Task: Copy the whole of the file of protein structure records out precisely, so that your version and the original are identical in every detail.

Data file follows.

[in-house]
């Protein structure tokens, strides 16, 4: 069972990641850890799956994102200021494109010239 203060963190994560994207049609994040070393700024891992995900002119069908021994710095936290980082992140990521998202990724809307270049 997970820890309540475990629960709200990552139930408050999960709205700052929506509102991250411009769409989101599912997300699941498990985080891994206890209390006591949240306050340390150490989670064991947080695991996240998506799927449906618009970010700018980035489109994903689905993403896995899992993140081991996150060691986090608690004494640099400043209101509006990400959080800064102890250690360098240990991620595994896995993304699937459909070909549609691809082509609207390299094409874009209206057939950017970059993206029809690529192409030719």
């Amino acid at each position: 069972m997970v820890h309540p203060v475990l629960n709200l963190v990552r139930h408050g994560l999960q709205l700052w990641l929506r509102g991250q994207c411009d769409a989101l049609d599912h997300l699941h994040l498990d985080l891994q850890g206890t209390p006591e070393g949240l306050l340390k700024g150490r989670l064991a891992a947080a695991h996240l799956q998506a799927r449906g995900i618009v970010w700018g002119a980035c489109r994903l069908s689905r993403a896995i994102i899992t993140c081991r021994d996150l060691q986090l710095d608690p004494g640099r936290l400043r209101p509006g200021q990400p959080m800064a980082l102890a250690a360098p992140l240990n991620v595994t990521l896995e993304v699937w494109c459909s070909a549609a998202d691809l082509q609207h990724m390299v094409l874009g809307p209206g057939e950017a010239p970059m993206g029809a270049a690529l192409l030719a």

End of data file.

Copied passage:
[in-house]
């Protein structure tokens, strides 16, 4: 069972990641850890799956994102200021494109010239 203060963190994560994207049609994040070393700024891992995900002119069908021994710095936290980082992140990521998202990724809307270049 997970820890309540475990629960709200990552139930408050999960709205700052929506509102991250411009769409989101599912997300699941498990985080891994206890209390006591949240306050340390150490989670064991947080695991996240998506799927449906618009970010700018980035489109994903689905993403896995899992993140081991996150060691986090608690004494640099400043209101509006990400959080800064102890250690360098240990991620595994896995993304699937459909070909549609691809082509609207390299094409874009209206057939950017970059993206029809690529192409030719």
């Amino acid at each position: 069972m997970v820890h309540p203060v475990l629960n709200l963190v990552r139930h408050g994560l999960q709205l700052w990641l929506r509102g991250q994207c411009d769409a989101l049609d599912h997300l699941h994040l498990d985080l891994q850890g206890t209390p006591e070393g949240l306050l340390k700024g150490r989670l064991a891992a947080a695991h996240l799956q998506a799927r449906g995900i618009v970010w700018g002119a980035c489109r994903l069908s689905r993403a896995i994102i899992t993140c081991r021994d996150l060691q986090l710095d608690p004494g640099r936290l400043r209101p509006g200021q990400p959080m800064a980082l102890a250690a360098p992140l240990n991620v595994t990521l896995e993304v699937w494109c459909s070909a549609a998202d691809l082509q609207h990724m390299v094409l874009g809307p209206g057939e950017a010239p970059m993206g029809a270049a690529l192409l030719a």